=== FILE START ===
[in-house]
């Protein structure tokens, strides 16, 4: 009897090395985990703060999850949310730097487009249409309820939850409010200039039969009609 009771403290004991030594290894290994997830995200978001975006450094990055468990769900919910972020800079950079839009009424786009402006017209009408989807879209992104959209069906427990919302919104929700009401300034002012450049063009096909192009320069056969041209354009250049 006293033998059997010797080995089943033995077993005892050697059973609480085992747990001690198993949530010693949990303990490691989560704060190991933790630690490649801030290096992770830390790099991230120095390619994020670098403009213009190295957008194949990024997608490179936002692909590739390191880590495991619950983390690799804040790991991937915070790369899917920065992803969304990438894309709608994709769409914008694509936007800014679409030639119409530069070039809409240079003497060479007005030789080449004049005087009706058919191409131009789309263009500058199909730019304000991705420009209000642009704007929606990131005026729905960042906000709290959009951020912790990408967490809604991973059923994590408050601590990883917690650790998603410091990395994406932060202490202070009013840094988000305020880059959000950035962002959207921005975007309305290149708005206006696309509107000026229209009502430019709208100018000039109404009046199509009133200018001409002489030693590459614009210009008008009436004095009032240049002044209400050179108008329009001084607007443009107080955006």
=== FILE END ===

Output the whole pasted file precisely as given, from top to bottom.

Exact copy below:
[in-house]
């Protein structure tokens, strides 16, 4: 009897090395985990703060999850949310730097487009249409309820939850409010200039039969009609 009771403290004991030594290894290994997830995200978001975006450094990055468990769900919910972020800079950079839009009424786009402006017209009408989807879209992104959209069906427990919302919104929700009401300034002012450049063009096909192009320069056969041209354009250049 006293033998059997010797080995089943033995077993005892050697059973609480085992747990001690198993949530010693949990303990490691989560704060190991933790630690490649801030290096992770830390790099991230120095390619994020670098403009213009190295957008194949990024997608490179936002692909590739390191880590495991619950983390690799804040790991991937915070790369899917920065992803969304990438894309709608994709769409914008694509936007800014679409030639119409530069070039809409240079003497060479007005030789080449004049005087009706058919191409131009789309263009500058199909730019304000991705420009209000642009704007929606990131005026729905960042906000709290959009951020912790990408967490809604991973059923994590408050601590990883917690650790998603410091990395994406932060202490202070009013840094988000305020880059959000950035962002959207921005975007309305290149708005206006696309509107000026229209009502430019709208100018000039109404009046199509009133200018001409002489030693590459614009210009008008009436004095009032240049002044209400050179108008329009001084607007443009107080955006």